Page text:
The modeling process is highly interactive and collaborative, involving cross-functional teams from the simulation neuroscience and the computing divisions.
3. Simulation Experiment
An in silico experiment is a simulation of a digital reconstruction in which the stimulus and recording conditions mimic an actual biological experiment. The in silico models that the Blue Brain Project is building as part of our workflow integrate as much biophysical and biochemical detail as possible, allowing us to make predictions about the specific role of these details. Controlled manipulation of detailed mechanisms in a simulation even allows us to go beyond correlation by following causal chains of events. These models make the scientific body of data ‘active’ in the sense that scientists can exercise whether our understanding of the components is sufficient to generate a system that behaves as in experiments.
Simulations also provide powerful tools for understanding biological mechanisms beyond the reach of experimental and theoretical approaches. In silico experiments can be devised which have yet no known experimental representation, to explore new conceptual horizons and test hypotheses on emergent dynamical features against the integrated state of knowledge embodied in digital reconstructions. In this sense, simulation represents a third pillar, together with experimental and theoretical approaches, to generate knowledge in neuroscience, and is particularly suited for knowledge integration and the exploration of the mechanisms of emergent phenomena.
Pioneering simulation neuroscience has led to Blue Brain reconstructing a virtual neocortical microcircuit by integrating cellular and synaptic anatomy and physiology data, and testing its validity against an array of in vivo experiments. This reconstruction has provided a platform for many of our milestones and has greatly contributed to neuroscience and beyond.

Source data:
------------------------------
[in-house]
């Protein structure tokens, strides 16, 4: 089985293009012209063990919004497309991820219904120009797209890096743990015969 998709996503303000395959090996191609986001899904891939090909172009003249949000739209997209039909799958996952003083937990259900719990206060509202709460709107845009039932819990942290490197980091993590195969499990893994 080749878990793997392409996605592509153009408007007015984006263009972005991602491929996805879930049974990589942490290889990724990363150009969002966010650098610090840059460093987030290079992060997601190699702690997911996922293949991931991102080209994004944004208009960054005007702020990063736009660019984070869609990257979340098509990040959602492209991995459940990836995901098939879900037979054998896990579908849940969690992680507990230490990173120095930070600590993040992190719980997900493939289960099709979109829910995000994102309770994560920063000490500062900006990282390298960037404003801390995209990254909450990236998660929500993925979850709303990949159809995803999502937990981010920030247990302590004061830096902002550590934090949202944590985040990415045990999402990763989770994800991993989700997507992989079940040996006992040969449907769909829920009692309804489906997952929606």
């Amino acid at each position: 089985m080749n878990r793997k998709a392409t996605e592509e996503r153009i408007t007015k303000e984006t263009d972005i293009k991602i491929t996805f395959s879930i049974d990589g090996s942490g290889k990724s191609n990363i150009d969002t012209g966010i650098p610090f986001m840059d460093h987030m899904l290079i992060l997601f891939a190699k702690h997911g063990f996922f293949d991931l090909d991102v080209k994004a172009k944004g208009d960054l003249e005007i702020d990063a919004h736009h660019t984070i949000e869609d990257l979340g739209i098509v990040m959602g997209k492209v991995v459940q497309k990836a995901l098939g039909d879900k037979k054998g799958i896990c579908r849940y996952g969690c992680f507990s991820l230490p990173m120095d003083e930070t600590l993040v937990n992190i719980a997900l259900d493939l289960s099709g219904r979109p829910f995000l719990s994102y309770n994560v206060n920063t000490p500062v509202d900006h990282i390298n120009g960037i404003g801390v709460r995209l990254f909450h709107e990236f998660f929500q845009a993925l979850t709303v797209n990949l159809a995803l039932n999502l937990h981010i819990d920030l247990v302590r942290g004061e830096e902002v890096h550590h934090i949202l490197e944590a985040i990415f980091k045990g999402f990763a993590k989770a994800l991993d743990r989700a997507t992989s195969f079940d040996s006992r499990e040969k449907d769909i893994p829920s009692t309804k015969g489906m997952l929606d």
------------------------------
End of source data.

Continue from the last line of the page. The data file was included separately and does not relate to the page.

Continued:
Blue Brain models are built by gathering data from state-of-the-art cell morphology and physiology neuroscience research. The sum of those parts – a biologically realistic model – must in turn be validated by comparing results of in silico experiments to experimental data on the behavior of real-life brain networks. An in silico experiment is a simulation in which the stimulus and recording conditions mimic an actual biological experiment.
For instance, many neuroscience experiments record the electrical activity of a brain slice or the brain of a living animal in response to electrical stimulation. The experimental manipulations and observations of such an experimental protocol can be recreated in a simulation of a comparable digital reconstruction. Such comparisons between the experimental and simulation recordings are a vital tool for validation, or more specifically assessing the domain of validity, of digital reconstructions, whereby parameters tuning to match a specific validation test is excluded.
5. Model and Experiment RefinementAfter the validations have established the domain of validity of a model, two types of activity logically follow: Where the model has been established to be valid, we perform simulation campaigns to generate predictions about the workings of brain networks (see step three). Where it is still invalid, we refine the model until it becomes valid.
Where the results of an in-silico experiment do not match the biological data, we investigate the cause of that failure. It can be the result of faults or incompatibilities in the data used for the construction of the model. Or, it can be the result of incomplete rules or faulty assumptions used when putting the data together into a model (see step two). In both cases, we rectify and then rebuild a new iteration of the model. This cycle is repeated until the model is consistent with all the data and knowledge we have about the brain. Therefore, each time we turn the wheel of building, testing and building again, the models become more and more precise copies of regions of the mouse brain and our predictions become more and more accurate.